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Cow health and breeding is never-ending

January 30, 2013
 
 


Art Schaap

Art Schaap

Clovis and Portales, N.M.

The Schaaps manage four dairies, including an organic operation, and milk 5,500 cows. They’re also partners in a cheese factory.

 

 

 


Breeding cows back is almost as important as postpartum fresh cow recovery because they both work hand in hand.

Cows that have been cleaned properly will make breeding a lot easier as well as recovery faster. We check our fresh cows twice a week and not daily. The issue with daily is that employees tend to have fresh cows locked up longer than needed. Cows that are locked up too long are slow to recover. More change is noticed in cows that are checked less.

The things we look for in fresh cows are: appetite, discharge, temperature, manure consistency and rumen function. Protocols are in place for the employees to efficiently treat and monitor fresh cows. We always assume that there are sick cows in the pen that need treatment. If your cows are not healthy during freshening, their breeding performance will be affected negatively.

For us, it starts in the dry pen. Dry cow condition is closely monitored on a weekly basis. Fat cows that come into the close-up pen have been dangerous because they are susceptible to metabolic disorders and diseases in regards to D.A.s, retained placentas, milk fevers and ketosis. These cows are separated, fed and treated differently due to the problems that come with fat cows.

We’ve had, in the past, problems with over-conditioned cows that are in need of drenching, which was only a temporary fix, labor intensive and also expensive. Having these issues can hurt your breeding performance.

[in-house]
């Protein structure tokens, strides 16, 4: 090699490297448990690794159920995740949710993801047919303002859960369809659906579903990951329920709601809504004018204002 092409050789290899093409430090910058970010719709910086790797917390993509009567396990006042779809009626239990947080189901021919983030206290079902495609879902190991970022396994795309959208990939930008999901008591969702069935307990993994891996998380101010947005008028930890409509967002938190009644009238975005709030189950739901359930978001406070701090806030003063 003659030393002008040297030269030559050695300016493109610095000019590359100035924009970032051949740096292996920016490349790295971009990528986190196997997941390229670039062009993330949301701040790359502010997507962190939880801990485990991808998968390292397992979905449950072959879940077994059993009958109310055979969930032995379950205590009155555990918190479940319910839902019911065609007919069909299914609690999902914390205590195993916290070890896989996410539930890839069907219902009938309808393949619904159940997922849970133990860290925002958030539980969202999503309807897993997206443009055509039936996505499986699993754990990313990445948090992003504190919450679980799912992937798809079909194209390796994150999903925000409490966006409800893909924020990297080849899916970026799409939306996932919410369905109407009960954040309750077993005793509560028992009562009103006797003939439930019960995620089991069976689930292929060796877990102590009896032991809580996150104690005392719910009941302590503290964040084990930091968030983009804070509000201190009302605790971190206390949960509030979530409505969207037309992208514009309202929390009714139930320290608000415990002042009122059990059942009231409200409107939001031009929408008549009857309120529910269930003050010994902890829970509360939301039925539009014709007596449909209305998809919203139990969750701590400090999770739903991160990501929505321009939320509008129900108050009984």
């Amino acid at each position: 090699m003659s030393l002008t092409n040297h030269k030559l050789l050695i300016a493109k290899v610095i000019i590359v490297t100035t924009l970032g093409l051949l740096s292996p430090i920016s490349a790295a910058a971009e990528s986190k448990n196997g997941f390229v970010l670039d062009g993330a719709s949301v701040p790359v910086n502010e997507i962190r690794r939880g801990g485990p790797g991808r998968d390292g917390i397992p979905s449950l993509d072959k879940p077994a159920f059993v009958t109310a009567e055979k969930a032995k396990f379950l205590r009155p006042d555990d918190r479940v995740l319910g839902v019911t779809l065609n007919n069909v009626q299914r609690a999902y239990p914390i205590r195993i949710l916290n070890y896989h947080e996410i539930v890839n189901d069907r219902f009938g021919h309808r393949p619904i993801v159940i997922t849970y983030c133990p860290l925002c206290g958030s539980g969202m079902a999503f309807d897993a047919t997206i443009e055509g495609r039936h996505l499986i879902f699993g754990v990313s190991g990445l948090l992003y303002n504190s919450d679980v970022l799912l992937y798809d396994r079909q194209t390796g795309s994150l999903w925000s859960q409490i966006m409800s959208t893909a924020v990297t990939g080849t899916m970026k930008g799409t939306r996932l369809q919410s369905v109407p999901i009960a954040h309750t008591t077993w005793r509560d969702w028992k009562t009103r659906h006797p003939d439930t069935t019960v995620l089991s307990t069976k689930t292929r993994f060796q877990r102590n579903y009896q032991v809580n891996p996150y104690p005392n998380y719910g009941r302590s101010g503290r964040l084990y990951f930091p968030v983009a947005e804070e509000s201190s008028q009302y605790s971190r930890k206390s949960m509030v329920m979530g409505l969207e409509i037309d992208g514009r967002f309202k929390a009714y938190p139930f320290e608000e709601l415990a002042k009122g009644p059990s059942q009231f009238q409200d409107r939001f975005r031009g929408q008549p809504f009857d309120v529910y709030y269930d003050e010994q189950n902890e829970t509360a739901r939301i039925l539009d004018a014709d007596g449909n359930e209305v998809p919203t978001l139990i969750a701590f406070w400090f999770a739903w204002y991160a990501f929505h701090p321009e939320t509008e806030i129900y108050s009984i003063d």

However, over the years, with forage prices on the rise, we were forced to cut back on feed quality, which gives you a thinner cow and less of these problems. We have not had a D.A. on all of our operations in over six months and have not drenched a cow in two to three years. Thinner cows at freshening are a huge advantage to the breeding program.

Of the four dairies we run, two operate under full A.I., with set-up protocols to have all cows bred by 100 days or less. The other two are bred by bulls. Our voluntary waiting period to breed cows on all dairies is 50 days.

The main difference in the two methods is: Do you want to rely on employee performance or pay for the extra feed used for bulls along with employee safety? Percent pregnancy on all herds using both methods is similar; however, records on the A.I. dairies are more precise than cows bred by bulls. Having good records of days bred helps the consistency with drying cows on time, which gives them adequate time to rest for their next lactation.

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